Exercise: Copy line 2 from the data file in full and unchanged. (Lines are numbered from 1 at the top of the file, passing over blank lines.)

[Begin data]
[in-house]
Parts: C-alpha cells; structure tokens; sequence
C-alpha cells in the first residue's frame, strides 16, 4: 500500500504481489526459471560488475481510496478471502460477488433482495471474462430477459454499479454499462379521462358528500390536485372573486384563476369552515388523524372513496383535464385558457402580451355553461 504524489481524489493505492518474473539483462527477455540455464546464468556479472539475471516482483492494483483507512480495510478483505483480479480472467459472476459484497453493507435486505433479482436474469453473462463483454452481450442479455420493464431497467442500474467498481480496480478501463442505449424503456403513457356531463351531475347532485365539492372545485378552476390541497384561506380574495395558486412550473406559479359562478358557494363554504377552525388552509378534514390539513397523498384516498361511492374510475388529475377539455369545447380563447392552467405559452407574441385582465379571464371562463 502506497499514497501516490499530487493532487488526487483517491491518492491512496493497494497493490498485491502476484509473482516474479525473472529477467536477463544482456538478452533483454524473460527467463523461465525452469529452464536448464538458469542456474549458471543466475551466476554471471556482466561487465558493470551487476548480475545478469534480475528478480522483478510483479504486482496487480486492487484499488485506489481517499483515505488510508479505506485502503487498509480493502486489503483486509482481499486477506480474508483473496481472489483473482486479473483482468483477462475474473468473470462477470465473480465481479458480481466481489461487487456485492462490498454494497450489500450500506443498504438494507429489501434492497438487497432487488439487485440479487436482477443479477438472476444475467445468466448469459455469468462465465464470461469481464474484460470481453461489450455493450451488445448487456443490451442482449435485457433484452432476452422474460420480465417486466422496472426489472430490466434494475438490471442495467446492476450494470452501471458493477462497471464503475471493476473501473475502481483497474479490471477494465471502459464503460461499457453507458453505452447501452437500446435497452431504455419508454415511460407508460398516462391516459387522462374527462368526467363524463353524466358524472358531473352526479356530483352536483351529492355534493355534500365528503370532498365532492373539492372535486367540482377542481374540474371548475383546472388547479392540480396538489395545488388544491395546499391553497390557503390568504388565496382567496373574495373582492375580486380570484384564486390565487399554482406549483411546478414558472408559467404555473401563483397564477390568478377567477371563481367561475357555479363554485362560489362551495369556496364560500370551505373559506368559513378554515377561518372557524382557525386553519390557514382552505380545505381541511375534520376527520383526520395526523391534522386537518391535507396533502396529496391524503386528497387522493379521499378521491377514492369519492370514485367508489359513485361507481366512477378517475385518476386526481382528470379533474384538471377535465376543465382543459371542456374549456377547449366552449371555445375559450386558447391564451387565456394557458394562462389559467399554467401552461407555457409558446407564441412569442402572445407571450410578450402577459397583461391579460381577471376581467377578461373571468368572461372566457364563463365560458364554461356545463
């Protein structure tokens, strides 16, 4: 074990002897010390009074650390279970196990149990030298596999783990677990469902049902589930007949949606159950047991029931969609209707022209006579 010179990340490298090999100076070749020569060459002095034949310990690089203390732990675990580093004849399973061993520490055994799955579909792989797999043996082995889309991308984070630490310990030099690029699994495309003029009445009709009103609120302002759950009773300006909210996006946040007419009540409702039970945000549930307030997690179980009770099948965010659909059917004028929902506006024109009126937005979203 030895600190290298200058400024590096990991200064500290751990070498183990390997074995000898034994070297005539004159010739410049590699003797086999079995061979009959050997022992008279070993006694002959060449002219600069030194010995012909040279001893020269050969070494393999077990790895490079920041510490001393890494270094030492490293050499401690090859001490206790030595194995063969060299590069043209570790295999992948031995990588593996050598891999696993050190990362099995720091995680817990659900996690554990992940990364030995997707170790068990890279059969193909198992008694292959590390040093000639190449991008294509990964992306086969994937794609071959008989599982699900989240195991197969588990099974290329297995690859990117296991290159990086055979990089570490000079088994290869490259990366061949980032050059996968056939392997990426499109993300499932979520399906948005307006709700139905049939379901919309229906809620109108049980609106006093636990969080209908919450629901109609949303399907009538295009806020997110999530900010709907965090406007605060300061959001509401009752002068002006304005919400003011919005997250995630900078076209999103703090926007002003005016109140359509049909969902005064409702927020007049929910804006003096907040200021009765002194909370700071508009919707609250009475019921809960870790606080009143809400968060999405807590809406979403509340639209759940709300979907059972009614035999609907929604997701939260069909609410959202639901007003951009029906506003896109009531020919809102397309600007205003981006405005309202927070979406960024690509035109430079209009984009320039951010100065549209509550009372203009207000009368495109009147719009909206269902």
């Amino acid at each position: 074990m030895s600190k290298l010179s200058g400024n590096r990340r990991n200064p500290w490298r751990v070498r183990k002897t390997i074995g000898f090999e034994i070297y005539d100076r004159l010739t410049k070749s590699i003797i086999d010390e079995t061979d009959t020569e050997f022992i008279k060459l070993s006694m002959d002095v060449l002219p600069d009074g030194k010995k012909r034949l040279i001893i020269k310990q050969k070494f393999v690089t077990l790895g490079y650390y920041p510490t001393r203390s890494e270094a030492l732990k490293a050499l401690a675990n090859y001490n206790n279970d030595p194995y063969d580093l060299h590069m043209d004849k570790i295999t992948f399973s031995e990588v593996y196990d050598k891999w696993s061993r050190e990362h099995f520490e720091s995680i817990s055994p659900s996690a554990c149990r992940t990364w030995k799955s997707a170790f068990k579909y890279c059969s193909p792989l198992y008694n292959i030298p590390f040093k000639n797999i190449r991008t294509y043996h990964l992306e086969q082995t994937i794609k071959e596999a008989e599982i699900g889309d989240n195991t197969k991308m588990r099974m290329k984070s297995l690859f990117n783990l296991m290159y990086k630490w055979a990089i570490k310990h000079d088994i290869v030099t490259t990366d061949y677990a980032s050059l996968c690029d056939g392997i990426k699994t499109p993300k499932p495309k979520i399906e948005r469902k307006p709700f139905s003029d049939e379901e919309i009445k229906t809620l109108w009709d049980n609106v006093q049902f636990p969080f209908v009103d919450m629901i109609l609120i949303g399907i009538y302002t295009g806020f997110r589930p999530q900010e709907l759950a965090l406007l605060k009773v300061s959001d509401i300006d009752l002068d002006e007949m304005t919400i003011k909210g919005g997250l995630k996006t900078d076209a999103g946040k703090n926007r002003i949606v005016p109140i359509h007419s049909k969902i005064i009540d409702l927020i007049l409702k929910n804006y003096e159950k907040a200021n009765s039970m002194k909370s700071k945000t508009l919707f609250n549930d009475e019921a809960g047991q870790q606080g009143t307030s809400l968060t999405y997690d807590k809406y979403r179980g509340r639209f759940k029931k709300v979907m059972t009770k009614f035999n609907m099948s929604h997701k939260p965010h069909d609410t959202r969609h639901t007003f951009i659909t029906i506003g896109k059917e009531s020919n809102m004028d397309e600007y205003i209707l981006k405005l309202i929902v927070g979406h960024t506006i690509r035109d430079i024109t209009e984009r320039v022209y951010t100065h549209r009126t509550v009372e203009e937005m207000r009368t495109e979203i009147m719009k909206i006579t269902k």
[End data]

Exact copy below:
Parts: C-alpha cells; structure tokens; sequence